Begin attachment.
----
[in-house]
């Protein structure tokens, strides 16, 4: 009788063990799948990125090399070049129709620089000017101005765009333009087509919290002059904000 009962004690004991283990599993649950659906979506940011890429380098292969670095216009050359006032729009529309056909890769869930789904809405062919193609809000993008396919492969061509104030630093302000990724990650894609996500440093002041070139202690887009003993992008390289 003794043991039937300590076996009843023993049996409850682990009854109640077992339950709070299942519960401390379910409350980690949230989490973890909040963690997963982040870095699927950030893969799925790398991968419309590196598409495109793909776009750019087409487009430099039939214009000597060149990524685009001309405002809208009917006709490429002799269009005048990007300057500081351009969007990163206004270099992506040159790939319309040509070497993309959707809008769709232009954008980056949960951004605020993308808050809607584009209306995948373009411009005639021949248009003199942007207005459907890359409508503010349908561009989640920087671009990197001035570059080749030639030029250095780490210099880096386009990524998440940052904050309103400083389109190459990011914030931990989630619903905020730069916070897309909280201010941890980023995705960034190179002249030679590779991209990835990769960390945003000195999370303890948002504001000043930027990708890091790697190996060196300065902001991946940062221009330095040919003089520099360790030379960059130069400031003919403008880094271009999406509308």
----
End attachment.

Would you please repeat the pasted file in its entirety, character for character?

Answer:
[in-house]
């Protein structure tokens, strides 16, 4: 009788063990799948990125090399070049129709620089000017101005765009333009087509919290002059904000 009962004690004991283990599993649950659906979506940011890429380098292969670095216009050359006032729009529309056909890769869930789904809405062919193609809000993008396919492969061509104030630093302000990724990650894609996500440093002041070139202690887009003993992008390289 003794043991039937300590076996009843023993049996409850682990009854109640077992339950709070299942519960401390379910409350980690949230989490973890909040963690997963982040870095699927950030893969799925790398991968419309590196598409495109793909776009750019087409487009430099039939214009000597060149990524685009001309405002809208009917006709490429002799269009005048990007300057500081351009969007990163206004270099992506040159790939319309040509070497993309959707809008769709232009954008980056949960951004605020993308808050809607584009209306995948373009411009005639021949248009003199942007207005459907890359409508503010349908561009989640920087671009990197001035570059080749030639030029250095780490210099880096386009990524998440940052904050309103400083389109190459990011914030931990989630619903905020730069916070897309909280201010941890980023995705960034190179002249030679590779991209990835990769960390945003000195999370303890948002504001000043930027990708890091790697190996060196300065902001991946940062221009330095040919003089520099360790030379960059130069400031003919403008880094271009999406509308």